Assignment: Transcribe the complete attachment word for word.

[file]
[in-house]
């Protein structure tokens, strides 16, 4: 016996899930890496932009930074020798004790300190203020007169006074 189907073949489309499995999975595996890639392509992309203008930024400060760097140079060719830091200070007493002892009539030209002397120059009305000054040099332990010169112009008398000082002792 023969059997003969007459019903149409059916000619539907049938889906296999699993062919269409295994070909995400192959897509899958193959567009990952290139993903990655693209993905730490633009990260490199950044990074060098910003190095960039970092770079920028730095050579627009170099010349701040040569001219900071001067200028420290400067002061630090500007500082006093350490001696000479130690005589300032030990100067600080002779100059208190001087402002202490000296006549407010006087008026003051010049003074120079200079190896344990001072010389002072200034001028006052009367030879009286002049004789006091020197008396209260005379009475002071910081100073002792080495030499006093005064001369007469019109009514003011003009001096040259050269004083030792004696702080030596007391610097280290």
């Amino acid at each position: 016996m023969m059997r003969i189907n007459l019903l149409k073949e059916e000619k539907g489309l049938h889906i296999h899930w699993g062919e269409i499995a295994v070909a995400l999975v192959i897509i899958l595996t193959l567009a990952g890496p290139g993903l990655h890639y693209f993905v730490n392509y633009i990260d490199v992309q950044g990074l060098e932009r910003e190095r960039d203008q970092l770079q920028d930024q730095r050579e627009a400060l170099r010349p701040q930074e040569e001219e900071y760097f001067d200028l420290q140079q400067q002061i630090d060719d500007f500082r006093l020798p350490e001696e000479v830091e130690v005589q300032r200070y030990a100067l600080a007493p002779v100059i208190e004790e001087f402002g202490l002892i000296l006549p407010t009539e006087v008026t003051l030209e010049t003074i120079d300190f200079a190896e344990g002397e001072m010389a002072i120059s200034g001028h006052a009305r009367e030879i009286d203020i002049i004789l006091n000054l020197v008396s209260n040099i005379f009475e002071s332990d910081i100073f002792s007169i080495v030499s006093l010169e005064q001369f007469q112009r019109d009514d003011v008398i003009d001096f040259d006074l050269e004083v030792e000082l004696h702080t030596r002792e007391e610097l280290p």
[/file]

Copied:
[in-house]
């Protein structure tokens, strides 16, 4: 016996899930890496932009930074020798004790300190203020007169006074 189907073949489309499995999975595996890639392509992309203008930024400060760097140079060719830091200070007493002892009539030209002397120059009305000054040099332990010169112009008398000082002792 023969059997003969007459019903149409059916000619539907049938889906296999699993062919269409295994070909995400192959897509899958193959567009990952290139993903990655693209993905730490633009990260490199950044990074060098910003190095960039970092770079920028730095050579627009170099010349701040040569001219900071001067200028420290400067002061630090500007500082006093350490001696000479130690005589300032030990100067600080002779100059208190001087402002202490000296006549407010006087008026003051010049003074120079200079190896344990001072010389002072200034001028006052009367030879009286002049004789006091020197008396209260005379009475002071910081100073002792080495030499006093005064001369007469019109009514003011003009001096040259050269004083030792004696702080030596007391610097280290």
């Amino acid at each position: 016996m023969m059997r003969i189907n007459l019903l149409k073949e059916e000619k539907g489309l049938h889906i296999h899930w699993g062919e269409i499995a295994v070909a995400l999975v192959i897509i899958l595996t193959l567009a990952g890496p290139g993903l990655h890639y693209f993905v730490n392509y633009i990260d490199v992309q950044g990074l060098e932009r910003e190095r960039d203008q970092l770079q920028d930024q730095r050579e627009a400060l170099r010349p701040q930074e040569e001219e900071y760097f001067d200028l420290q140079q400067q002061i630090d060719d500007f500082r006093l020798p350490e001696e000479v830091e130690v005589q300032r200070y030990a100067l600080a007493p002779v100059i208190e004790e001087f402002g202490l002892i000296l006549p407010t009539e006087v008026t003051l030209e010049t003074i120079d300190f200079a190896e344990g002397e001072m010389a002072i120059s200034g001028h006052a009305r009367e030879i009286d203020i002049i004789l006091n000054l020197v008396s209260n040099i005379f009475e002071s332990d910081i100073f002792s007169i080495v030499s006093l010169e005064q001369f007469q112009r019109d009514d003011v008398i003009d001096f040259d006074l050269e004083v030792e000082l004696h702080t030596r002792e007391e610097l280290p």